German Jewry was urged by its leaders tonight to concentrate on leaving Germany “since there is no other alternative left,” at the first public meeting devoted to emigration.
At the same time, the Reich Government issued an order which will prevent Jews wishing to leave the country from taking with them even such capital as was hitherto permitted under the currency regulations.
The edict, known as “Order 198,” declares that recently there has been a sudden rise in the demand for foreign bonds, which emigrants are allowed to take out of the country, owing to the increase in the number of persons wishing to emigrate.
The order therefore instructs custom authorities to cancel immediately and with retroactive effect all permits issued to emigrants to withdraw bonds and to issue no new permits, except where the emigrants are able to prove that the bonds were purchased before January, 1933.
German-Jewish circles regarded the order as a serious blow to the Jews since it deprives them of practically the last chance of taking any capital out of Germany, even at a loss.
The increase in bond activity became noticeable after the passage of the new marriage and citizenship laws by the Reichstag at Nuremberg Sept. 16.
The meeting on emigration was addressed by a number of leaders of the Berlin Jewish Community, who declared that there was no other solution to the problem of the German Jews.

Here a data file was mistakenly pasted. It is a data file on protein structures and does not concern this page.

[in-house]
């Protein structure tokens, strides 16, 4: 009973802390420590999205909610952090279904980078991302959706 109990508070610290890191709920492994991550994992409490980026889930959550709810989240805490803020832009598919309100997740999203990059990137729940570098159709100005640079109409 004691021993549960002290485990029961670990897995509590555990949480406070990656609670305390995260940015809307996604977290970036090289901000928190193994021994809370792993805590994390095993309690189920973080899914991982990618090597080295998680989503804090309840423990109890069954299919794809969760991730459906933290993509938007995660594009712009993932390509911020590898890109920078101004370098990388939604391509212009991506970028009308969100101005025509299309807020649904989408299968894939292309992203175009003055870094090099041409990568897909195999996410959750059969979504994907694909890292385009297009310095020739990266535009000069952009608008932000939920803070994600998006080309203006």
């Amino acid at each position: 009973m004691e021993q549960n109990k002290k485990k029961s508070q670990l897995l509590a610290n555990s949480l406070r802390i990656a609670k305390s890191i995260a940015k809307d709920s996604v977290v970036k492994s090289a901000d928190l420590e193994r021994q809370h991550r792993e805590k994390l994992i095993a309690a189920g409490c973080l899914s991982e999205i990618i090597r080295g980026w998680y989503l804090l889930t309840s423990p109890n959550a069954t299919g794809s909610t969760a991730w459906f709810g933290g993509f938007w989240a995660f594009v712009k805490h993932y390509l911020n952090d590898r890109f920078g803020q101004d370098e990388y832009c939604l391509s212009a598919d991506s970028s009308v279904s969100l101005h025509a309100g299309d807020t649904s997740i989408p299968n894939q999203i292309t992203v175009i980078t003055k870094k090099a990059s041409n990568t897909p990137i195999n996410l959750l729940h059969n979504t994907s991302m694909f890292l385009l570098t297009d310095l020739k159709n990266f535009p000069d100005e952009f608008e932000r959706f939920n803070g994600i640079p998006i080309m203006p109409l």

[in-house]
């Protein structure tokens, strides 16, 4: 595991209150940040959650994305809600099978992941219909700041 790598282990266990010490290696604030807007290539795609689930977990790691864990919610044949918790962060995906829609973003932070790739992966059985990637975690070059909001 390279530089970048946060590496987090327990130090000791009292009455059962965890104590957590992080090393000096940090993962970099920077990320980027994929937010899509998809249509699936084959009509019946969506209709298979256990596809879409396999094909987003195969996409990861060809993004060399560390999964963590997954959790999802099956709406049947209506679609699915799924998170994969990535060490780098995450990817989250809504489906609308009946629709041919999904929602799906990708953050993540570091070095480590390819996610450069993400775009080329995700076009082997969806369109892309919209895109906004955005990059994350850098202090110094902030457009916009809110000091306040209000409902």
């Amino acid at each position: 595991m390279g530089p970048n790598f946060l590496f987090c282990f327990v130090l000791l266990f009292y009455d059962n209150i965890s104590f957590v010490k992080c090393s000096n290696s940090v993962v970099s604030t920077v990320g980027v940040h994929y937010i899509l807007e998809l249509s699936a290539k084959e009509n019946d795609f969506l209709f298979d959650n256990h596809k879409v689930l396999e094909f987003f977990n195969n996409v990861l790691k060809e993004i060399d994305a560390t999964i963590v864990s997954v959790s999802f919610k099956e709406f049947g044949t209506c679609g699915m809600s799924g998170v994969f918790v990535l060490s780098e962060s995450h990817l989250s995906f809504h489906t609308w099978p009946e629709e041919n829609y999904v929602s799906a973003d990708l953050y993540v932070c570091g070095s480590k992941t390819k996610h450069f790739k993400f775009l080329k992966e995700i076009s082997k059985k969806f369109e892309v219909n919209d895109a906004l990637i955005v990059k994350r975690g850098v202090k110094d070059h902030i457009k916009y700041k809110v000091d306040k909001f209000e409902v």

Increased emigration of Jewish youths to Palestine is the purpose of a three-day all-German conference of Hechalutz, organization promoting Jewish pioneer work in Palestine, which opened here tonight.
The meeting was greeted by Dr. Leo Baeck, chief rabbi of Germany and president of the Reichsvertretung der Deutschon Juden; Dr. Franz Mayer, general secretary of the German Zionist Federation and Herren Adler and Rudel of the Reichsvertretung.
The conference will work out a program whereby the training of Jewish youths for pioneering in Palestine will be carried out in Jewish schools since hachsharah (training for agricultural work in Palestine) is become increasingly difficult as a result of restrictions on Jewish farming.
The Archive of the Jewish Telegraphic Agency includes articles published from 1923 to 2008. Archive stories reflect the journalistic standards and practices of the time they were published.